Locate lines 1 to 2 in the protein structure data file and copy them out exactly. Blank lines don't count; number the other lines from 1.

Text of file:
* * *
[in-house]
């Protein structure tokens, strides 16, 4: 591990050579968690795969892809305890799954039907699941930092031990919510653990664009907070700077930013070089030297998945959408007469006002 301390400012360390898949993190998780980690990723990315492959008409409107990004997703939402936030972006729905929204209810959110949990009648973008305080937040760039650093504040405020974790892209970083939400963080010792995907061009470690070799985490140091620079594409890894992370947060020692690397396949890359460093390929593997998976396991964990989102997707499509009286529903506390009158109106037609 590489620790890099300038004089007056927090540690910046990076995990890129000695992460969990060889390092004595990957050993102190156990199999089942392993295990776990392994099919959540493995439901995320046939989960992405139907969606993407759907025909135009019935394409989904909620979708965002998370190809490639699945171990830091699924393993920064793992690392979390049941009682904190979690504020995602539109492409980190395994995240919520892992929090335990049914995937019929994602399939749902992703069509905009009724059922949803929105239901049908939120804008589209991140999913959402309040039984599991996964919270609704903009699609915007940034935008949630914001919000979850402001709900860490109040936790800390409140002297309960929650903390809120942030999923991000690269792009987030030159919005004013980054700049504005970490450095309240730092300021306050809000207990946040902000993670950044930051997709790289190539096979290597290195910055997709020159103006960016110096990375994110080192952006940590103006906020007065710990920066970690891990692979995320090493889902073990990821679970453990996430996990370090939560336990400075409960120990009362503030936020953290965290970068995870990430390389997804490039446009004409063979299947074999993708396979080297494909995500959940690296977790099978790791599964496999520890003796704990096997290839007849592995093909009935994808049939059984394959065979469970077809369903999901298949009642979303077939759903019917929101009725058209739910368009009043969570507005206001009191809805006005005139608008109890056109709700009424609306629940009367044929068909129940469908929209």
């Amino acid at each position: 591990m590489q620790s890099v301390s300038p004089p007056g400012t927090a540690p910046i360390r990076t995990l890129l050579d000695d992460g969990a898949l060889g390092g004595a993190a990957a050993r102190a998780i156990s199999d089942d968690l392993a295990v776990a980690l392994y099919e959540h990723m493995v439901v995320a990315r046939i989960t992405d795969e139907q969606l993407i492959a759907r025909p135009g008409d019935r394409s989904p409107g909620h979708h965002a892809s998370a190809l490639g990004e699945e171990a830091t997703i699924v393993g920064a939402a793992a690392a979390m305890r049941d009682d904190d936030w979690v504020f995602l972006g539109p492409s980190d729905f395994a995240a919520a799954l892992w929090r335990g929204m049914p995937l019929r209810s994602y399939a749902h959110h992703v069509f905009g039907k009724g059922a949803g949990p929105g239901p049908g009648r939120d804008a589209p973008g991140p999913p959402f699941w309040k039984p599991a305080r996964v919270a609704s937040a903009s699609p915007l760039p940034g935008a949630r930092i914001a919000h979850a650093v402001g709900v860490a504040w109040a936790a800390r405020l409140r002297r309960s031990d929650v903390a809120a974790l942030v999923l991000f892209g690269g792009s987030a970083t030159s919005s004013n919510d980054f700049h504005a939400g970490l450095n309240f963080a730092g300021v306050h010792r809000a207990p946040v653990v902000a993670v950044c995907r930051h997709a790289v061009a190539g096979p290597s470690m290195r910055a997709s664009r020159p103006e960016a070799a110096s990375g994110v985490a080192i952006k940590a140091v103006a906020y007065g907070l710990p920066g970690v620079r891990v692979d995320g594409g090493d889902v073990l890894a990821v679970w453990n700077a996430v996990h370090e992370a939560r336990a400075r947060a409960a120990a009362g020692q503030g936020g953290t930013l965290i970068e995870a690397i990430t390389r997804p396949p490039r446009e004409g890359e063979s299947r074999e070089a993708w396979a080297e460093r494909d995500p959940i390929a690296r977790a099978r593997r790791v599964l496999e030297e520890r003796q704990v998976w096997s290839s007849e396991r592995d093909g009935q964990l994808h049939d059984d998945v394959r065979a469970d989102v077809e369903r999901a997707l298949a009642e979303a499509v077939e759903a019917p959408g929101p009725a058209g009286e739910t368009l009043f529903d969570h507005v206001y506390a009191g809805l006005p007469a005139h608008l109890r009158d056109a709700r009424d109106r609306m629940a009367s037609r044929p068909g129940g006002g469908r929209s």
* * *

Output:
[in-house]
């Protein structure tokens, strides 16, 4: 591990050579968690795969892809305890799954039907699941930092031990919510653990664009907070700077930013070089030297998945959408007469006002 301390400012360390898949993190998780980690990723990315492959008409409107990004997703939402936030972006729905929204209810959110949990009648973008305080937040760039650093504040405020974790892209970083939400963080010792995907061009470690070799985490140091620079594409890894992370947060020692690397396949890359460093390929593997998976396991964990989102997707499509009286529903506390009158109106037609 590489620790890099300038004089007056927090540690910046990076995990890129000695992460969990060889390092004595990957050993102190156990199999089942392993295990776990392994099919959540493995439901995320046939989960992405139907969606993407759907025909135009019935394409989904909620979708965002998370190809490639699945171990830091699924393993920064793992690392979390049941009682904190979690504020995602539109492409980190395994995240919520892992929090335990049914995937019929994602399939749902992703069509905009009724059922949803929105239901049908939120804008589209991140999913959402309040039984599991996964919270609704903009699609915007940034935008949630914001919000979850402001709900860490109040936790800390409140002297309960929650903390809120942030999923991000690269792009987030030159919005004013980054700049504005970490450095309240730092300021306050809000207990946040902000993670950044930051997709790289190539096979290597290195910055997709020159103006960016110096990375994110080192952006940590103006906020007065710990920066970690891990692979995320090493889902073990990821679970453990996430996990370090939560336990400075409960120990009362503030936020953290965290970068995870990430390389997804490039446009004409063979299947074999993708396979080297494909995500959940690296977790099978790791599964496999520890003796704990096997290839007849592995093909009935994808049939059984394959065979469970077809369903999901298949009642979303077939759903019917929101009725058209739910368009009043969570507005206001009191809805006005005139608008109890056109709700009424609306629940009367044929068909129940469908929209």